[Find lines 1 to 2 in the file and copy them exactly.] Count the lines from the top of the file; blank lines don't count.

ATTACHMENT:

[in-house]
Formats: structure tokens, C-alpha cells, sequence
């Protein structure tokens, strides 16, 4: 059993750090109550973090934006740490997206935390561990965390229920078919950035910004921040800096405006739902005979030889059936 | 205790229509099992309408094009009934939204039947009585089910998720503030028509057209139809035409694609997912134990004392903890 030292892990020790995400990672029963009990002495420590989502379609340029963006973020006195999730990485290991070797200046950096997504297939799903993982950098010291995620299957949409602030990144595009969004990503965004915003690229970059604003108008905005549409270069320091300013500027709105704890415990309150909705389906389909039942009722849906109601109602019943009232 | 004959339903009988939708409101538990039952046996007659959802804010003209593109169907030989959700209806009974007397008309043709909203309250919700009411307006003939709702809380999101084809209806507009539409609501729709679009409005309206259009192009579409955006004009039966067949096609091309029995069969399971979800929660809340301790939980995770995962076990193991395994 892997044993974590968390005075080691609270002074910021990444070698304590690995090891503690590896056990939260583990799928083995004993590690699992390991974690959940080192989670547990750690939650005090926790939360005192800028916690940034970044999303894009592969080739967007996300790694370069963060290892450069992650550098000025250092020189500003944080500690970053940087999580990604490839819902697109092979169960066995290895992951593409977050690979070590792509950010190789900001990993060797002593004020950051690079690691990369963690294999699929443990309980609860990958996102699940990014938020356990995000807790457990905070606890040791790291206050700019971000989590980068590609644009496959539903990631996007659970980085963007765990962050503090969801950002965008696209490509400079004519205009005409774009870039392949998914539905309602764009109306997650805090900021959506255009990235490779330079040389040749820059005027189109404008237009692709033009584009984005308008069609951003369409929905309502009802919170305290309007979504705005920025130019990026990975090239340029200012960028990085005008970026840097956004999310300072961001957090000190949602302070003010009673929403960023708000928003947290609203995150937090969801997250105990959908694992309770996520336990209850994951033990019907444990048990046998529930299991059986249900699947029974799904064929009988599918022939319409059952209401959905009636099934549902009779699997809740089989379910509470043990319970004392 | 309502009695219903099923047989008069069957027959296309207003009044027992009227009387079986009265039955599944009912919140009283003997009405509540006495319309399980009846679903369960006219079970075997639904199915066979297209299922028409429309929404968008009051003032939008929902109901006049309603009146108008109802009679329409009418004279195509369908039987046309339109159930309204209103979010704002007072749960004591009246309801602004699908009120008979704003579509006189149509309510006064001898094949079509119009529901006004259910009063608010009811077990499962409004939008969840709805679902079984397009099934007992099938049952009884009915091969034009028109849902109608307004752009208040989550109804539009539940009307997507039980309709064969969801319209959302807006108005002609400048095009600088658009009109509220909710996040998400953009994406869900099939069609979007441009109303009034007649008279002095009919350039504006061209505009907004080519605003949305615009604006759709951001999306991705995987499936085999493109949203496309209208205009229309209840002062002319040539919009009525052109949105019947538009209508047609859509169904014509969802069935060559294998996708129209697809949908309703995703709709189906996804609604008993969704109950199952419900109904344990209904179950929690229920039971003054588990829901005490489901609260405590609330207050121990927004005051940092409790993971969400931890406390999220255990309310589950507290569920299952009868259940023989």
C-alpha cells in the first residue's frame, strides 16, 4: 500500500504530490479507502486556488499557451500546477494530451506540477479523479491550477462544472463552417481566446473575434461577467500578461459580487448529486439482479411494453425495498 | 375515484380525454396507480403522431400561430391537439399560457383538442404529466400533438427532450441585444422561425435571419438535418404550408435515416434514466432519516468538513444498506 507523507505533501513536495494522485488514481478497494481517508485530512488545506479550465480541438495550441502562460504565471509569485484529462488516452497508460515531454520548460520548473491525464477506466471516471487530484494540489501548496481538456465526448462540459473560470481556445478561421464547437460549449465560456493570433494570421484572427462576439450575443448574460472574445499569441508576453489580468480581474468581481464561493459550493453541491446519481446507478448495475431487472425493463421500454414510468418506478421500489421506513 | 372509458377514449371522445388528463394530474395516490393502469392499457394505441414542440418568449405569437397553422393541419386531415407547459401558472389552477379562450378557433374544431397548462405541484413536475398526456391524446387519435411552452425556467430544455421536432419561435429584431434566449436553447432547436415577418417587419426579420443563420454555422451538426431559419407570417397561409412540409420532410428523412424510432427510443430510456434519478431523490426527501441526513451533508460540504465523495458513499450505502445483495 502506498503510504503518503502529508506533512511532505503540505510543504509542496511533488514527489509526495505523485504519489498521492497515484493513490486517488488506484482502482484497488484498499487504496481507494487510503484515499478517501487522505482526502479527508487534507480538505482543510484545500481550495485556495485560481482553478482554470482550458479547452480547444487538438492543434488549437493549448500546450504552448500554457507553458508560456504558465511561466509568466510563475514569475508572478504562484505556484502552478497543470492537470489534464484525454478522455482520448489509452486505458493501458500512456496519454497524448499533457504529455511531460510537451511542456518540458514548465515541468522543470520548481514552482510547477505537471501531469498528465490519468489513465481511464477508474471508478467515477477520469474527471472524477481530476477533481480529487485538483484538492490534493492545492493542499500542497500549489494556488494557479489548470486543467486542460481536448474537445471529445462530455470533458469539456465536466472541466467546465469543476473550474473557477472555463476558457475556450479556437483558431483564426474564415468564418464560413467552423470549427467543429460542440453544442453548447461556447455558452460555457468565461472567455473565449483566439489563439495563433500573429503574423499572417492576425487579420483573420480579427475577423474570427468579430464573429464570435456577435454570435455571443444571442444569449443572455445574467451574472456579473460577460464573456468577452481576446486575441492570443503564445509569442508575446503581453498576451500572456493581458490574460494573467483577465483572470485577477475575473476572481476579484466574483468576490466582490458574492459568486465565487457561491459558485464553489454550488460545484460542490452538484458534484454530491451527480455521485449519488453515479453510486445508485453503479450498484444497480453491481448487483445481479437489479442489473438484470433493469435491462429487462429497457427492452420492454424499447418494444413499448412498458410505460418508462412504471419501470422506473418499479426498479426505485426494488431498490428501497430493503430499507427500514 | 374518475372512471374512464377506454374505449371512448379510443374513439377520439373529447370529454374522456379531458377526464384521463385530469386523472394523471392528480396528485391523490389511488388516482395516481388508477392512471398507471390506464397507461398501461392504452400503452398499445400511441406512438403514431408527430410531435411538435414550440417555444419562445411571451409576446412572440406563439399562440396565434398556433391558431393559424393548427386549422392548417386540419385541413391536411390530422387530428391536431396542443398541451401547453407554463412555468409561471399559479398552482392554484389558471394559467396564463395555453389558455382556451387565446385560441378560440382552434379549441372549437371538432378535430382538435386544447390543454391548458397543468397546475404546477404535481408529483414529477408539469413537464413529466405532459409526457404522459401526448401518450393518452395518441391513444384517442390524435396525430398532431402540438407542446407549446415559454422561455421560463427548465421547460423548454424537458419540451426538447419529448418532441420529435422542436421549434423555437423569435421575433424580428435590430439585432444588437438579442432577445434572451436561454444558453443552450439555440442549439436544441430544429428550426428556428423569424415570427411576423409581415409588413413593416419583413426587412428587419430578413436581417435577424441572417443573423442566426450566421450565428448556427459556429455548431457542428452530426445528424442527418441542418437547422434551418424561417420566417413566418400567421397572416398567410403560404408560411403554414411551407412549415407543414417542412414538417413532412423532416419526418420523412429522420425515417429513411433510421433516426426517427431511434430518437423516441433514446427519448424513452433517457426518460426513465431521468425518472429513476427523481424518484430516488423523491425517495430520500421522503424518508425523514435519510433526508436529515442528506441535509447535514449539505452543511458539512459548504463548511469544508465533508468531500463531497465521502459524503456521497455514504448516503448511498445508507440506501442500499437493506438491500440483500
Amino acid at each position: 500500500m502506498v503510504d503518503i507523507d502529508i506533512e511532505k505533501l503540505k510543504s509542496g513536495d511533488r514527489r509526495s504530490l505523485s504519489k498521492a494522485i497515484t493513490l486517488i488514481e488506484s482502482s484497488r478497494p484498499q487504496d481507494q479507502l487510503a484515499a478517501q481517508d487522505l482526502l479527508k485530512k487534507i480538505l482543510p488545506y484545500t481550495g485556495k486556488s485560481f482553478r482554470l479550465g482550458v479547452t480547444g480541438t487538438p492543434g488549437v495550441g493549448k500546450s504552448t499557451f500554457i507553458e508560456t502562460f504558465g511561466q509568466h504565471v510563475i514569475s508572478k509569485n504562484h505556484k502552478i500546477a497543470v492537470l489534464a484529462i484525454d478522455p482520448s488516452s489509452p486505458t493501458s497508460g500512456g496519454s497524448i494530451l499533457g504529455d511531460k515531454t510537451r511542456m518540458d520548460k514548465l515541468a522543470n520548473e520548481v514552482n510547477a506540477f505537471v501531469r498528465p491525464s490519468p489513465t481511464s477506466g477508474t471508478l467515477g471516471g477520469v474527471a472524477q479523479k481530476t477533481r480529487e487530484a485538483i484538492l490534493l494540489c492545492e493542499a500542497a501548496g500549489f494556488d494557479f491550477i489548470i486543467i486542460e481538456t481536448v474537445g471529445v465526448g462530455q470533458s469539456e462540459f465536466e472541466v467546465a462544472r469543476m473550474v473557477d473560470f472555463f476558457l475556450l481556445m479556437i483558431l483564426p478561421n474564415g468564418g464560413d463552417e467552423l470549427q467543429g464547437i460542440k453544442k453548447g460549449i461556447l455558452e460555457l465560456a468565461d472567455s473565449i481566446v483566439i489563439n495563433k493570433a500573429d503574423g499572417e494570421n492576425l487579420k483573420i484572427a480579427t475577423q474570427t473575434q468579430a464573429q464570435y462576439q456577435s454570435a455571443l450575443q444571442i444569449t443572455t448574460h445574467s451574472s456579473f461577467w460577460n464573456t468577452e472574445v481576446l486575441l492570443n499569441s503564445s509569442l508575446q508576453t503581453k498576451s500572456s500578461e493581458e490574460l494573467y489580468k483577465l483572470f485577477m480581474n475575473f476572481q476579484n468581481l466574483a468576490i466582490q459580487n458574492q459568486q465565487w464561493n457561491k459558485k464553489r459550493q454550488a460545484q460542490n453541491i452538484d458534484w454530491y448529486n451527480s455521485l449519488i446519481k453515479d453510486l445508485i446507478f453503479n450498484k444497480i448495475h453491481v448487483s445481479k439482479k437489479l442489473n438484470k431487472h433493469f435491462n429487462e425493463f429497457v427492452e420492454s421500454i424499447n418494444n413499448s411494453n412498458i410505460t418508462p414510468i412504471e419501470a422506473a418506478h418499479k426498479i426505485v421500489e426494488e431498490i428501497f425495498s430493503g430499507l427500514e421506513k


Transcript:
[in-house]
Formats: structure tokens, C-alpha cells, sequence